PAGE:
After attempting to start a solo project and a period of soul-searching, Nigro moved to Los Angeles in the early 2010s to write music with his childhood friend Justin Raisen, a songwriter and producer who worked with then-rising producer Ariel Rechtshaid's songwriting company. "When I wrote a song with Justin, it literally just clicked in my head," said Nigro. "I realized this is what I want to be doing. I want to be writing songs with the freedom to just do it myself." Raisen and Nigro began working together relentlessly, developing song ideas and recording short demos. Though Nigro said that their first couple of years collaborating provided "no success whatsoever," their break eventually when Sky Ferreira enlisted them for a handful of songs on her 2013 debut studio album Night Time, My Time in singles "I Blame Myself" and "You're Not the One."
The critical acclaim from Ferreira's album opened the door for Nigro to work with more artists and on his own, but it came at a cost. "It was very similar to when I was in the band where all of a sudden everyone's paying attention to you and you get so excited you're not actually focusing on the things that you should be focusing on," said Nigro. "I just started doing random sessions and would end up with a crappy song." He said it wasn't until 2017 when he had a realization about how he works best. "What I'm good at is helping facilitate an artist's ideas into fruition," he said. "I started to gravitate towards people who had really interesting voices with great perspective on what they wanted to say. If they come in with a great song concept, I can help them flesh out the lyrics, the melody."
Nigro began working with rising artists like Empress Of and Chairlift's Caroline Polachek, co-writing and producing with the latter on 2019 singles like "Door," "Look At Me Now," and "So Hot You're Hurting My Feelings." He also began a fruitful collaboration with fledgling Republic-signed pop singer Conan Gray, producing and co-writing several of his singles and the majority of songs on his 2020 album Kid Krow. "To break down a normal writing session, usually when I work with an artist like Conan or Caroline, 95 percent of the time, it's just me and them in the room alone," said Nigro. "That's how I work best. People write their best stuff a lot of times when they're alone and I want them to feel completely unguarded."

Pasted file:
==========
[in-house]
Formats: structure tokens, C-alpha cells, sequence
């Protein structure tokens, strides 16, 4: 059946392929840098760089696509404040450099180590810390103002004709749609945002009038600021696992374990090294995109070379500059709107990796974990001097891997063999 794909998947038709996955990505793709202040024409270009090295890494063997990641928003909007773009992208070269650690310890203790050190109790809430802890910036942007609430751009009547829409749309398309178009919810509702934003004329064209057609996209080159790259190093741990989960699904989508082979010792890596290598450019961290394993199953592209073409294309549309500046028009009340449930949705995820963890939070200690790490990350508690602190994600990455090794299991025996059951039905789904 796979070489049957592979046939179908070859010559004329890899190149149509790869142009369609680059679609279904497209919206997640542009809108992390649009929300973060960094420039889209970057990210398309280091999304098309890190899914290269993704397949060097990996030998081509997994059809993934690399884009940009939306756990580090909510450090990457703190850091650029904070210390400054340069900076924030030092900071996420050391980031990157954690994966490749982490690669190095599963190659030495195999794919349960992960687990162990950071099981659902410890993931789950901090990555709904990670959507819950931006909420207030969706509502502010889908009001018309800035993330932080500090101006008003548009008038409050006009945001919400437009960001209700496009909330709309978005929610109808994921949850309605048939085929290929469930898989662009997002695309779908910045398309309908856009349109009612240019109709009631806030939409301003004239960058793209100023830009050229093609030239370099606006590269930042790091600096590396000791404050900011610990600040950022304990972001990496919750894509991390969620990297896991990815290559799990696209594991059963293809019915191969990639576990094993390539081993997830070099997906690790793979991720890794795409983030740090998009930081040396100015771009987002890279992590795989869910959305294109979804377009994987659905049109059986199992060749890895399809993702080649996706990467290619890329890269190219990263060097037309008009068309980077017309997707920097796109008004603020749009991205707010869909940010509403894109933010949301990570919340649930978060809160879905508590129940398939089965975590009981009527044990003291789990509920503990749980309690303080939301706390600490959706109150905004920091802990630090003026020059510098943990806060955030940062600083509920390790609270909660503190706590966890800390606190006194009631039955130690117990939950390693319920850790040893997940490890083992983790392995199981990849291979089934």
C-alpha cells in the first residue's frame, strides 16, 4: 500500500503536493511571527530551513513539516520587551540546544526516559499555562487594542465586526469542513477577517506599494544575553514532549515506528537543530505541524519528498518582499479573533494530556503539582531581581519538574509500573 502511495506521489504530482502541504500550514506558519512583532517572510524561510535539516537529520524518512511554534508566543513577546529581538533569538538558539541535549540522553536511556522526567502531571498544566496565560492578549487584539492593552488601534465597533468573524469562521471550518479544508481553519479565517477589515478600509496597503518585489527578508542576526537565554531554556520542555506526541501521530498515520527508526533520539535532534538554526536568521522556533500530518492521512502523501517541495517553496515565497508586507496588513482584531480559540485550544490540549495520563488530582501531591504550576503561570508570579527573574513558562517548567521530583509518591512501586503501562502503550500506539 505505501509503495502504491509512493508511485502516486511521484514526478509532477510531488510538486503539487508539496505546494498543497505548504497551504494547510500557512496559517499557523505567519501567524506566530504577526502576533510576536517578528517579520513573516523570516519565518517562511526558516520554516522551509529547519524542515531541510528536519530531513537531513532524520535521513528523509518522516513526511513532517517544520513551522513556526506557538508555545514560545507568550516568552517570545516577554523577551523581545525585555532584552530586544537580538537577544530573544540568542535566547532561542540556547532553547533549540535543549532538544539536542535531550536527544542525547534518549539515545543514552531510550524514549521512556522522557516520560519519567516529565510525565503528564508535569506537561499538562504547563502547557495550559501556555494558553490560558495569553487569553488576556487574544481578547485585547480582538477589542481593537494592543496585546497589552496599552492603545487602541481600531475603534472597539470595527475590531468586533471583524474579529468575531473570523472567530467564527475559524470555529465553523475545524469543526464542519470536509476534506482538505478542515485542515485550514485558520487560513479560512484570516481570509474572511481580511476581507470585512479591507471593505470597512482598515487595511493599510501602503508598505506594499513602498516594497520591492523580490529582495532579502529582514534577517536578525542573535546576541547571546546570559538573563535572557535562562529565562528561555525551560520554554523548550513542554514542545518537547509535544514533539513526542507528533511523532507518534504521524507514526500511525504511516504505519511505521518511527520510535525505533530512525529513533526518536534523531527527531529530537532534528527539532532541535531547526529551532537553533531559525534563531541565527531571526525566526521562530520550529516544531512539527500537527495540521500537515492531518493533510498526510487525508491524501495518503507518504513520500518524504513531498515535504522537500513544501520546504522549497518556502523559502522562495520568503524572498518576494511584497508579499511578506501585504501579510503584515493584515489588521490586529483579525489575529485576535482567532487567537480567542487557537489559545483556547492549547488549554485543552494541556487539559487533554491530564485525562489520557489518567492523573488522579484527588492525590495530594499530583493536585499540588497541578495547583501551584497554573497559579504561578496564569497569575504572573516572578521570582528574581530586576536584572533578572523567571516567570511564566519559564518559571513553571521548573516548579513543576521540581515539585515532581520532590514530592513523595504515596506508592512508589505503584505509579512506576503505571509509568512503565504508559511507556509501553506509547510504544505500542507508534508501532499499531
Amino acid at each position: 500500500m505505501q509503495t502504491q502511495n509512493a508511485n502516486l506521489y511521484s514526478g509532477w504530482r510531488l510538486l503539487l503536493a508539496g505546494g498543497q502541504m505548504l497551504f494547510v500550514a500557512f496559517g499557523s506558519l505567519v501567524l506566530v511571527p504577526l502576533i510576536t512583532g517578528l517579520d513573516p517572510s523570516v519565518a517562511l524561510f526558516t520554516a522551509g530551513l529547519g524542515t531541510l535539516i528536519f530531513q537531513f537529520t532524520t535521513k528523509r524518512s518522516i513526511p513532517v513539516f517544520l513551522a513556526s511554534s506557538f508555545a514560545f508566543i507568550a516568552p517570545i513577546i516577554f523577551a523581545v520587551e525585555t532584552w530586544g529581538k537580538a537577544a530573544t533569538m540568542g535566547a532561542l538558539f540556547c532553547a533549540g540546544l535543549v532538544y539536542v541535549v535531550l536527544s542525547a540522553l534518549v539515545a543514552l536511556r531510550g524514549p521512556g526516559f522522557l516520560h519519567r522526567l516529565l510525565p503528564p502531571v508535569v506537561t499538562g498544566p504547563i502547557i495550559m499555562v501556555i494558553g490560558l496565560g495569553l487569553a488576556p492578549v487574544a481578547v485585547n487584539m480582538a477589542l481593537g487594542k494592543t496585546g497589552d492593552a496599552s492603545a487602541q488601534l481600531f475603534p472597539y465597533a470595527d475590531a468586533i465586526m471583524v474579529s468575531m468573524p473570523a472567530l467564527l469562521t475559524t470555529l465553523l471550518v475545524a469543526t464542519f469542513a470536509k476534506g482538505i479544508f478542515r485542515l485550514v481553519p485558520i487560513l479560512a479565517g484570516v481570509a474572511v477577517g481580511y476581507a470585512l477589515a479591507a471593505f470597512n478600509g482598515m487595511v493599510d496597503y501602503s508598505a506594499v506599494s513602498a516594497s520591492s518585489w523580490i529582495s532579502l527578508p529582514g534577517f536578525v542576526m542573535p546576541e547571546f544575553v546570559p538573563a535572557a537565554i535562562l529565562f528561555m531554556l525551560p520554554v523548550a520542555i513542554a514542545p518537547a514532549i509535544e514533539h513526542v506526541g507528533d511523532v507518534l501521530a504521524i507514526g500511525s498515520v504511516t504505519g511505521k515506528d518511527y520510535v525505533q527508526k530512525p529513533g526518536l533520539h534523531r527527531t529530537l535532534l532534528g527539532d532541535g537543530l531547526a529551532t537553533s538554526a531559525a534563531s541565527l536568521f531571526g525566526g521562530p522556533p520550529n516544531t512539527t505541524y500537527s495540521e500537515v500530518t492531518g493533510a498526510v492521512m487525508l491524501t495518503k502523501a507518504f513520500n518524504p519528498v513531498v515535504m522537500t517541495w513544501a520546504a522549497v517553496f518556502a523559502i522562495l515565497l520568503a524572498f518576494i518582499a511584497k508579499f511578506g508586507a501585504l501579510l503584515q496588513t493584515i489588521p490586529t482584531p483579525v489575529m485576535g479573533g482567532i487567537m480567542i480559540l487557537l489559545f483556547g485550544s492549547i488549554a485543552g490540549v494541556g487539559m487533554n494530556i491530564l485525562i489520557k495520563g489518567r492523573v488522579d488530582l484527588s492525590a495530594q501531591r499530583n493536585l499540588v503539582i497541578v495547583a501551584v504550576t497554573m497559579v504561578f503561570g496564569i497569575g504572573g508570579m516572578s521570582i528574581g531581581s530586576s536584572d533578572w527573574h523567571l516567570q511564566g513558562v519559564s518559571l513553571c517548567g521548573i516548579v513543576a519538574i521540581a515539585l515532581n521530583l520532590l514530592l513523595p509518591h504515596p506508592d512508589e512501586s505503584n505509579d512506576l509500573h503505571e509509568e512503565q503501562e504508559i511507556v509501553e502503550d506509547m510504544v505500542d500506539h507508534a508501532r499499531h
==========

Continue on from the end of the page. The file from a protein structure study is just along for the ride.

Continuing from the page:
According to the New York Times' "Diary of a Song" on "Drivers License," Nigro saw a video of Rodrigo singing on Instagram, was floored by her songwriting and voice, and asked to collaborate. During one of their writing sessions, Rodrigo played Nigro a piano-based song idea about getting her driver’s license, which was originally sung entirely in falsetto. Nigro convinced her to belt the lines instead, saying in the video, "I felt like we were on fire because we wrote it so fast." His main contribution to the track comes in the explosive bridge. "My proudest moment with 'Driver's License' is the fact that the bridge is what it is," he said. "Maybe wanting to add bridges into pop songs comes from being in a band wanting to be like Queen and Radiohead or even Mariah Carey and Michael Jackson to write songs that take you on adventures."
The instant, world-dominating success for the song surprised Nigro. "I genuinely thought it was like something really special because of the fact that it was downtempo and sort of a piano ballad so I was just hoping people liked it too," said Nigro. Now that it's been the global No. 1 hit for weeks, he sees his world changing. "Obviously there are new people who are interested in what you're doing who want to work with you, which has happened on such a crazy scale that it's becoming actual comedy," he said. "I'm 38 years old, and it took me until recently to actually realize what I was good at doing. Now, I don't want to change."